Complicating Castro’s journey has been the aftermath of the abusive childhood she endured, a facet of her past she long sought to suppress.
The past was also obscured in the Montes home. Her Mexican immigrant mother endured a bad first marriage. Amelia didn’t find out about her struggles until age 25. It took another 25 years before she felt mature enough to write about it.
“I do think the experience of coming from a working class family and being a minority we have certain pressures in society,” said Montes. “In order to be successful or in order to assimilate as my mother worked hard to do you had to not let on the oppressions infringing on your own spaces. You processed them in other ways, but outside of the house or outside your own private sphere you made sure you’re presenting a suitable facade.
“It is a survival mechanism. At the same time one must be careful because if you let it encompass you, then the facade overtakes you and you lose who you are.”
Amelia Maria de la Luz Montes
Being a lesbian on top of being a Latina presents its own challenges. Montes said in fundamentalist Christian or conservative Catholic Latino communities her sexual identity poses a problem. She’s weary of being categorized but said, “Labels are always necessary when there’s inequality. If there wasn’t inequality we wouldn’t need these labels, but we need them in order to be present and to have people understand. I always tell my students that just because I’m Latina does not mean I represent all Latinas or all Latinos, and that goes for lesbians as well.”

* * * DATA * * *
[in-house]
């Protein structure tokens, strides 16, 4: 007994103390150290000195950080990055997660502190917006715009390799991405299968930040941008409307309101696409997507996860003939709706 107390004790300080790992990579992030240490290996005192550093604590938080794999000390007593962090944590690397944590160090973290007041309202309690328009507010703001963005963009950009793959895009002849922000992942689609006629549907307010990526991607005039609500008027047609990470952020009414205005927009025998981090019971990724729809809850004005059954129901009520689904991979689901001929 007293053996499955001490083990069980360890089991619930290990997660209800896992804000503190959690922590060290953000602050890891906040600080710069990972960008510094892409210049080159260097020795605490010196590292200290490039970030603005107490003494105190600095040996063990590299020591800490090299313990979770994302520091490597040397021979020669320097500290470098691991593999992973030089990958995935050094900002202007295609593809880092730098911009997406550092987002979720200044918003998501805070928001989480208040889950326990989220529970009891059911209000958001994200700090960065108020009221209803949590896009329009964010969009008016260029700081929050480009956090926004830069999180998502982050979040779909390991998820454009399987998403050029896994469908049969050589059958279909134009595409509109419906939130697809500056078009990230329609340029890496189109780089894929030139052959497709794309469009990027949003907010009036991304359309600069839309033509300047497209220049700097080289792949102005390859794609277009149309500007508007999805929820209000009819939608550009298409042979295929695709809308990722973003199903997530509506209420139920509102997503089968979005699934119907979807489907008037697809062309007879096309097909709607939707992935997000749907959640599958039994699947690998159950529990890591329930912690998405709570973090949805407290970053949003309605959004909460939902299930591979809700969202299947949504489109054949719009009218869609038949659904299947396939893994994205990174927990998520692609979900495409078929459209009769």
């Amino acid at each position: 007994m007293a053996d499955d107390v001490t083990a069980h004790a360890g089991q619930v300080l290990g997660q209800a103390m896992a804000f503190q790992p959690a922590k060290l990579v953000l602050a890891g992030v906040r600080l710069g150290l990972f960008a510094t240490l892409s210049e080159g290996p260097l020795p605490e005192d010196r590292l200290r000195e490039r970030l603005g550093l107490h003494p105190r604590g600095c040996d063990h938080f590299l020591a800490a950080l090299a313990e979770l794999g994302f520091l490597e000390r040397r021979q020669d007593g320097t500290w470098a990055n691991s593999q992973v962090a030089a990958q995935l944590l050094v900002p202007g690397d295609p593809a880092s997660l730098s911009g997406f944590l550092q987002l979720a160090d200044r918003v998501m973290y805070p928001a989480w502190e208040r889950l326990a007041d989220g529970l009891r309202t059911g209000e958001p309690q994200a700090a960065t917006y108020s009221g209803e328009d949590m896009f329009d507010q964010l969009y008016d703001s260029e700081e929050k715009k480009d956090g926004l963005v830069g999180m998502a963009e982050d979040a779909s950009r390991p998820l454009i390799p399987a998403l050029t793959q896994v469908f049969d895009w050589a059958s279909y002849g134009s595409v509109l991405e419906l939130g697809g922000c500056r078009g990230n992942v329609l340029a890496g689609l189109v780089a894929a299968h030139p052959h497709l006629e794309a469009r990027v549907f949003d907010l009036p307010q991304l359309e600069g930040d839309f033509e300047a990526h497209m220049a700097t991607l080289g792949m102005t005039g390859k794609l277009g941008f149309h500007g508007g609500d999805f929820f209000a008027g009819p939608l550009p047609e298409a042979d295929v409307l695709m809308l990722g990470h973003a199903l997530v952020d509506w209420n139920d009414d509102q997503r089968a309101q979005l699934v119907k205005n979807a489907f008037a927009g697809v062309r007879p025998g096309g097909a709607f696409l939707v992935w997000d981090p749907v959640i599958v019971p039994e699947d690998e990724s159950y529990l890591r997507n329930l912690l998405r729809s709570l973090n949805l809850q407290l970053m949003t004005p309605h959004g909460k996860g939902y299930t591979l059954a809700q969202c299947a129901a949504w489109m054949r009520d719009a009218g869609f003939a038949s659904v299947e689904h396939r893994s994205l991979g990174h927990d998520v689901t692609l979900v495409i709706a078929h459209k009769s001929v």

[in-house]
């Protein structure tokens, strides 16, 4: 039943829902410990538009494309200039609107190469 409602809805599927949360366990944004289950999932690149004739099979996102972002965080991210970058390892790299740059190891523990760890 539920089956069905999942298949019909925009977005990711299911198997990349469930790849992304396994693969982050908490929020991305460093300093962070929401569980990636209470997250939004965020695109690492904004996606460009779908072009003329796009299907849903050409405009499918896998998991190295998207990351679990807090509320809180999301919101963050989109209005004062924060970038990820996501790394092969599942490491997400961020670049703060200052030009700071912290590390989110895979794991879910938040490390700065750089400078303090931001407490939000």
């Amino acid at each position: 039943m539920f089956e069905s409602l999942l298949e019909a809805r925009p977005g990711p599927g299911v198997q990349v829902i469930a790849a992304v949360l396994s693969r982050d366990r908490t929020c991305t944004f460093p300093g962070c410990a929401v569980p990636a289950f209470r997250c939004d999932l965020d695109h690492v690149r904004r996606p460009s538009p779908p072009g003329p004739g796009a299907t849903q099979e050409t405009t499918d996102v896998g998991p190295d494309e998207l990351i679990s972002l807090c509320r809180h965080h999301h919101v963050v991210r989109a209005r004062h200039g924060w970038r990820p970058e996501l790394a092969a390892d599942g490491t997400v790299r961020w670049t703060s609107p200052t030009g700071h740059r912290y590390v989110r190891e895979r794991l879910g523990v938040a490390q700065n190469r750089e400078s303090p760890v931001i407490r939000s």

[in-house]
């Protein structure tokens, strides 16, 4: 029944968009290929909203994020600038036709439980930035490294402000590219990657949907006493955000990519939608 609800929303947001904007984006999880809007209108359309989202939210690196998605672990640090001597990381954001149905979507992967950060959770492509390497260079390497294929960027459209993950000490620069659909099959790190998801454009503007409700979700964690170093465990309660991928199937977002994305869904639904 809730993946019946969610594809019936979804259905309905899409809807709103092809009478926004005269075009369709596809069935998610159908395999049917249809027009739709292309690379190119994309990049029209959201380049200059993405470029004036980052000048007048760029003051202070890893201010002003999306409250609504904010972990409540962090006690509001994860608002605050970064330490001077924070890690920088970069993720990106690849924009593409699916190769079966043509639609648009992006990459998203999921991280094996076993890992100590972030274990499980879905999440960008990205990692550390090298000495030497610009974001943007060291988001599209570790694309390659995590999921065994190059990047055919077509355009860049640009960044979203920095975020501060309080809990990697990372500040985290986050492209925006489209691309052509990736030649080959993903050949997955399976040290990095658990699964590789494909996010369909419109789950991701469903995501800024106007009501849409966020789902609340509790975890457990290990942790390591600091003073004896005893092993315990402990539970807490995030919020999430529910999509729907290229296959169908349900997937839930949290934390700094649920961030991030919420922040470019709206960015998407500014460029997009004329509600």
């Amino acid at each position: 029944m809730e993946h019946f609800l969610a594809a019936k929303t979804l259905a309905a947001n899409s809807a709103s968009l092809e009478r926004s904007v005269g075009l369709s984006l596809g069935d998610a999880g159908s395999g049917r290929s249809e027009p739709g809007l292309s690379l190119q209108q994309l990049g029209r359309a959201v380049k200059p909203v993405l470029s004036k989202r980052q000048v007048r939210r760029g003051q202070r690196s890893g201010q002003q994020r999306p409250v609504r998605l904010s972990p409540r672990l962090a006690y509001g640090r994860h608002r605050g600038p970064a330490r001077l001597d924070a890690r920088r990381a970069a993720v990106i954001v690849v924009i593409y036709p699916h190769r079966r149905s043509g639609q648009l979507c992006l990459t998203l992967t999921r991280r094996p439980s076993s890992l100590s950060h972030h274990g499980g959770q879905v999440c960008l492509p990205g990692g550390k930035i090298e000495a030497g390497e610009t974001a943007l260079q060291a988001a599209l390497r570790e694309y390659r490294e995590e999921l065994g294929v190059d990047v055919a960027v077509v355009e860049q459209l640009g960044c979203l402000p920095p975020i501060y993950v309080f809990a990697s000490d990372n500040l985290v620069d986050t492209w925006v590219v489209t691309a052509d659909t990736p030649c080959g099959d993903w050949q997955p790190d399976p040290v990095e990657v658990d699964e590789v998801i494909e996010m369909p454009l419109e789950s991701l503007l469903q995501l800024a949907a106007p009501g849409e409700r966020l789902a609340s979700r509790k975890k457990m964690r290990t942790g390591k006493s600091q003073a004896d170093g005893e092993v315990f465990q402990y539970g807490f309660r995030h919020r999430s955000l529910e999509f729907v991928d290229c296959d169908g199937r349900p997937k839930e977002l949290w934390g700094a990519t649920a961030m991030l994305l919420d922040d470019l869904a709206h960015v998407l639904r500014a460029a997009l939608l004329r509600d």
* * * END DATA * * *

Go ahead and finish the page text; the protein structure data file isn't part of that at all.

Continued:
For Montes, with every “border fence” crossed there’s reward and price.
“There’s success, there’s achievement,” she said, “but there’s also loss because once you cross a fence that means you’re leaving something behind. There is a celebration in knowing my mother is very happy I have succeeded as a first generation Latina. I will never forget where my mother came from and who she is, even the sufferings and difficult times she journeyed through.”
Montes is now writing a memoir to reconcile her own self. “In looking back I’m processing what happened in order to better understand it and to also claim where I come from, so that I don’t hide I come from a working class background, or I don’t only speak English, but make sure I continue to practice my Spanish.”
Castro found writing her memoir liberated her from the veil of secrecy she wore.
“Having my story out there in the world helped me let go of the impulse to hide the truth of my life. I’m still pretty shy, perhaps by nature, but disclosing my story helped me let go of shame. And I was hired at UNL ‘because’ of my book, so everyone knew in advance exactly what kind of person they were getting. What a relief. It’s easier to live in the world when you can be free and open about who you are and where you come from. You can breathe. You’re not anxious. You’re not trying to perform something you’re not.”
She said the project helped her appreciate just how far she’s come.
“Laying it all out in book form, I came to respect the difficulty of what I’d had to navigate. In some ways, my journey was as challenging as moving from one country, one culture, to another. All the new customs have to be learned. Also, another great benefit was that writing it down…shaping it into a coherent narrative for readers helped me gain objectivity and distance on the material. It became simply content in a book, rather than a terrible weight I carried around inside me.”
Castro said her experience made her sensitive to what people endure.